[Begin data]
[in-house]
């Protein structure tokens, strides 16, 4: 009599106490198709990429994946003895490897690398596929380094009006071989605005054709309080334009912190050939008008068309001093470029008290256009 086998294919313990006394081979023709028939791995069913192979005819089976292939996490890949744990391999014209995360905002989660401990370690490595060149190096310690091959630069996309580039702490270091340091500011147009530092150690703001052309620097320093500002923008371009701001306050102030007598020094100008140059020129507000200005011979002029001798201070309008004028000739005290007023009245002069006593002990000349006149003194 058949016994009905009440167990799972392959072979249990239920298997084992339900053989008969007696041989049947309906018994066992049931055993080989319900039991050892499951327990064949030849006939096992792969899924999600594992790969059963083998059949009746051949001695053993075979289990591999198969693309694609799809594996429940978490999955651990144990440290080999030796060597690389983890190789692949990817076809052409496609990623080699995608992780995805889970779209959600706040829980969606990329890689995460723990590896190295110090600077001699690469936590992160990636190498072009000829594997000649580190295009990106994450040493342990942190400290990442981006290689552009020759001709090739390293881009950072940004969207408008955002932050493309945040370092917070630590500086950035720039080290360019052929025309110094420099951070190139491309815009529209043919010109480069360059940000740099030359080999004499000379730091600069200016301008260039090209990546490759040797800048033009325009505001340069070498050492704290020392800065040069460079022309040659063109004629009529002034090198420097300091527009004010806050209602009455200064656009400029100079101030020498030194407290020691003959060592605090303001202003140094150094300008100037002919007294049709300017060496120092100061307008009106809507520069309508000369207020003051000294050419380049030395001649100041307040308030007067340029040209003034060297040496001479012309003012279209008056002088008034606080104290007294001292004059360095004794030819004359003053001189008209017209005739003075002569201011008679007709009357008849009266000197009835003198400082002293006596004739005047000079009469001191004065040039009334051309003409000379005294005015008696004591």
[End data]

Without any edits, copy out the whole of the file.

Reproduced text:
[in-house]
């Protein structure tokens, strides 16, 4: 009599106490198709990429994946003895490897690398596929380094009006071989605005054709309080334009912190050939008008068309001093470029008290256009 086998294919313990006394081979023709028939791995069913192979005819089976292939996490890949744990391999014209995360905002989660401990370690490595060149190096310690091959630069996309580039702490270091340091500011147009530092150690703001052309620097320093500002923008371009701001306050102030007598020094100008140059020129507000200005011979002029001798201070309008004028000739005290007023009245002069006593002990000349006149003194 058949016994009905009440167990799972392959072979249990239920298997084992339900053989008969007696041989049947309906018994066992049931055993080989319900039991050892499951327990064949030849006939096992792969899924999600594992790969059963083998059949009746051949001695053993075979289990591999198969693309694609799809594996429940978490999955651990144990440290080999030796060597690389983890190789692949990817076809052409496609990623080699995608992780995805889970779209959600706040829980969606990329890689995460723990590896190295110090600077001699690469936590992160990636190498072009000829594997000649580190295009990106994450040493342990942190400290990442981006290689552009020759001709090739390293881009950072940004969207408008955002932050493309945040370092917070630590500086950035720039080290360019052929025309110094420099951070190139491309815009529209043919010109480069360059940000740099030359080999004499000379730091600069200016301008260039090209990546490759040797800048033009325009505001340069070498050492704290020392800065040069460079022309040659063109004629009529002034090198420097300091527009004010806050209602009455200064656009400029100079101030020498030194407290020691003959060592605090303001202003140094150094300008100037002919007294049709300017060496120092100061307008009106809507520069309508000369207020003051000294050419380049030395001649100041307040308030007067340029040209003034060297040496001479012309003012279209008056002088008034606080104290007294001292004059360095004794030819004359003053001189008209017209005739003075002569201011008679007709009357008849009266000197009835003198400082002293006596004739005047000079009469001191004065040039009334051309003409000379005294005015008696004591």